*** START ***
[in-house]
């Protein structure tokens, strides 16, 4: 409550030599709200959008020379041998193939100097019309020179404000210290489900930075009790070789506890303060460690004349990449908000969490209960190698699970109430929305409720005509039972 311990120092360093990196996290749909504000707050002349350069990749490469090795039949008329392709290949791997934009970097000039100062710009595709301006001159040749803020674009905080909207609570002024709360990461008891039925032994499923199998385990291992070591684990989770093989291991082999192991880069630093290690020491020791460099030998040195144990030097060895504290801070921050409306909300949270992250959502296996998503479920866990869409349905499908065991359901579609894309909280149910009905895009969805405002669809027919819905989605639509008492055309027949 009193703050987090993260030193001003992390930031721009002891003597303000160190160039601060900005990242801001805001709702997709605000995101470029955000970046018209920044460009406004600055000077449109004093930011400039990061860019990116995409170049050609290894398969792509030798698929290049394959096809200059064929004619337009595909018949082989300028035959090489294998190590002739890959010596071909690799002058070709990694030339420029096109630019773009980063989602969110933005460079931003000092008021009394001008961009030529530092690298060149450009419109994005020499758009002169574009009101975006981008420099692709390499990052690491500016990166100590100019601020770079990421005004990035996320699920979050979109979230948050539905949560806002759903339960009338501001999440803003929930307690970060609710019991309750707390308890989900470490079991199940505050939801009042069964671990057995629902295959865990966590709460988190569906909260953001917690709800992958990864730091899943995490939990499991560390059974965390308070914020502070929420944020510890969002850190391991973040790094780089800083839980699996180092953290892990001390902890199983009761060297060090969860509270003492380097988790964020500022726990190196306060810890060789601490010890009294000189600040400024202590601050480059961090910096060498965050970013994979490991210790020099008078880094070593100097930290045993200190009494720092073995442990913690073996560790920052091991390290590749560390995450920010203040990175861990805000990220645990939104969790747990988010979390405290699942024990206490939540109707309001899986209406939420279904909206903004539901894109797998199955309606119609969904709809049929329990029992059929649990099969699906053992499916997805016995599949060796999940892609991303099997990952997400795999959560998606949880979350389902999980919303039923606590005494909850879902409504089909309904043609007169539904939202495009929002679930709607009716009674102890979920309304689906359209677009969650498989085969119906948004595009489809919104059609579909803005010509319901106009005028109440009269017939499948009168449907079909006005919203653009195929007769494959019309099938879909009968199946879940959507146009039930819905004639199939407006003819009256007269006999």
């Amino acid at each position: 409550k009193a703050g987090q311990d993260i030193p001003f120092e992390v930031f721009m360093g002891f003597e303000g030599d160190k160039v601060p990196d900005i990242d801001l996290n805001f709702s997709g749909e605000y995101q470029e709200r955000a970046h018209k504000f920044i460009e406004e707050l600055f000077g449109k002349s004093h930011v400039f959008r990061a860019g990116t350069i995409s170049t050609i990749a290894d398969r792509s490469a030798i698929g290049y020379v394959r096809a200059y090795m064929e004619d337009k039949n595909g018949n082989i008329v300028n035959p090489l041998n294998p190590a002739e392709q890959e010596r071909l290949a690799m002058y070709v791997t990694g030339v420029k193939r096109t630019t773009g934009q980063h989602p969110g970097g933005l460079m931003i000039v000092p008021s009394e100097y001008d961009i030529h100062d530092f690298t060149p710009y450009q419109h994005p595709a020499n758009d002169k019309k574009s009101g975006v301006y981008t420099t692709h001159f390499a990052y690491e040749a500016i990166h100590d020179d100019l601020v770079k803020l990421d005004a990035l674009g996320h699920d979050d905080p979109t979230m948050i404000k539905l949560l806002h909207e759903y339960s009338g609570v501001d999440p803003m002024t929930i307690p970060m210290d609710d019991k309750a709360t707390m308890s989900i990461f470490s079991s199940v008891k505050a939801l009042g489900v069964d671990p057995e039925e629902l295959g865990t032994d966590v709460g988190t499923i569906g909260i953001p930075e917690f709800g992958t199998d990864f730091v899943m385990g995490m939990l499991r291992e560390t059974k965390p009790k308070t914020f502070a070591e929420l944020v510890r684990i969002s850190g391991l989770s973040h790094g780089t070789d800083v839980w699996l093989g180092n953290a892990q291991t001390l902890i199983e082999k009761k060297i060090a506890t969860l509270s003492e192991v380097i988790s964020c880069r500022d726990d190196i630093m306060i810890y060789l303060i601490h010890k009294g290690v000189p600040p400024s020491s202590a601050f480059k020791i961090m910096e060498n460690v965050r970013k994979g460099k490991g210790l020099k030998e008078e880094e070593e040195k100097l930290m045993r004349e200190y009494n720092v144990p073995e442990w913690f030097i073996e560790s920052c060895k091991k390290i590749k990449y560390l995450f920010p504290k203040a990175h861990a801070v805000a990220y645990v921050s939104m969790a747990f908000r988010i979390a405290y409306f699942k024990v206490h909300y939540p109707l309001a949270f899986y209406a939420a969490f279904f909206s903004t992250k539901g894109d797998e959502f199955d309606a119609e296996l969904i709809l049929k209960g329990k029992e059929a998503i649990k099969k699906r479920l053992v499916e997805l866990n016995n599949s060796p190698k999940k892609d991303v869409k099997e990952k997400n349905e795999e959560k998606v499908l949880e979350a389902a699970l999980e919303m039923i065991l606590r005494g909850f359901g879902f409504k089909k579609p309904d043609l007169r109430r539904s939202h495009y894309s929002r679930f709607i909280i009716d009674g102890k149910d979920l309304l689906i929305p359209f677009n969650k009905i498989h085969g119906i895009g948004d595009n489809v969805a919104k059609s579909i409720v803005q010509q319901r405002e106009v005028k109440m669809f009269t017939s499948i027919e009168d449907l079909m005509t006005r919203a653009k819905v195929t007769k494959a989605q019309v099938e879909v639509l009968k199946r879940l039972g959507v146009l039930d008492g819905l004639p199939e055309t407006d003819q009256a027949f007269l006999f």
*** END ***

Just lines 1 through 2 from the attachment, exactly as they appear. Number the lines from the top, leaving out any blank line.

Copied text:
[in-house]
């Protein structure tokens, strides 16, 4: 409550030599709200959008020379041998193939100097019309020179404000210290489900930075009790070789506890303060460690004349990449908000969490209960190698699970109430929305409720005509039972 311990120092360093990196996290749909504000707050002349350069990749490469090795039949008329392709290949791997934009970097000039100062710009595709301006001159040749803020674009905080909207609570002024709360990461008891039925032994499923199998385990291992070591684990989770093989291991082999192991880069630093290690020491020791460099030998040195144990030097060895504290801070921050409306909300949270992250959502296996998503479920866990869409349905499908065991359901579609894309909280149910009905895009969805405002669809027919819905989605639509008492055309027949 009193703050987090993260030193001003992390930031721009002891003597303000160190160039601060900005990242801001805001709702997709605000995101470029955000970046018209920044460009406004600055000077449109004093930011400039990061860019990116995409170049050609290894398969792509030798698929290049394959096809200059064929004619337009595909018949082989300028035959090489294998190590002739890959010596071909690799002058070709990694030339420029096109630019773009980063989602969110933005460079931003000092008021009394001008961009030529530092690298060149450009419109994005020499758009002169574009009101975006981008420099692709390499990052690491500016990166100590100019601020770079990421005004990035996320699920979050979109979230948050539905949560806002759903339960009338501001999440803003929930307690970060609710019991309750707390308890989900470490079991199940505050939801009042069964671990057995629902295959865990966590709460988190569906909260953001917690709800992958990864730091899943995490939990499991560390059974965390308070914020502070929420944020510890969002850190391991973040790094780089800083839980699996180092953290892990001390902890199983009761060297060090969860509270003492380097988790964020500022726990190196306060810890060789601490010890009294000189600040400024202590601050480059961090910096060498965050970013994979490991210790020099008078880094070593100097930290045993200190009494720092073995442990913690073996560790920052091991390290590749560390995450920010203040990175861990805000990220645990939104969790747990988010979390405290699942024990206490939540109707309001899986209406939420279904909206903004539901894109797998199955309606119609969904709809049929329990029992059929649990099969699906053992499916997805016995599949060796999940892609991303099997990952997400795999959560998606949880979350389902999980919303039923606590005494909850879902409504089909309904043609007169539904939202495009929002679930709607009716009674102890979920309304689906359209677009969650498989085969119906948004595009489809919104059609579909803005010509319901106009005028109440009269017939499948009168449907079909006005919203653009195929007769494959019309099938879909009968199946879940959507146009039930819905004639199939407006003819009256007269006999």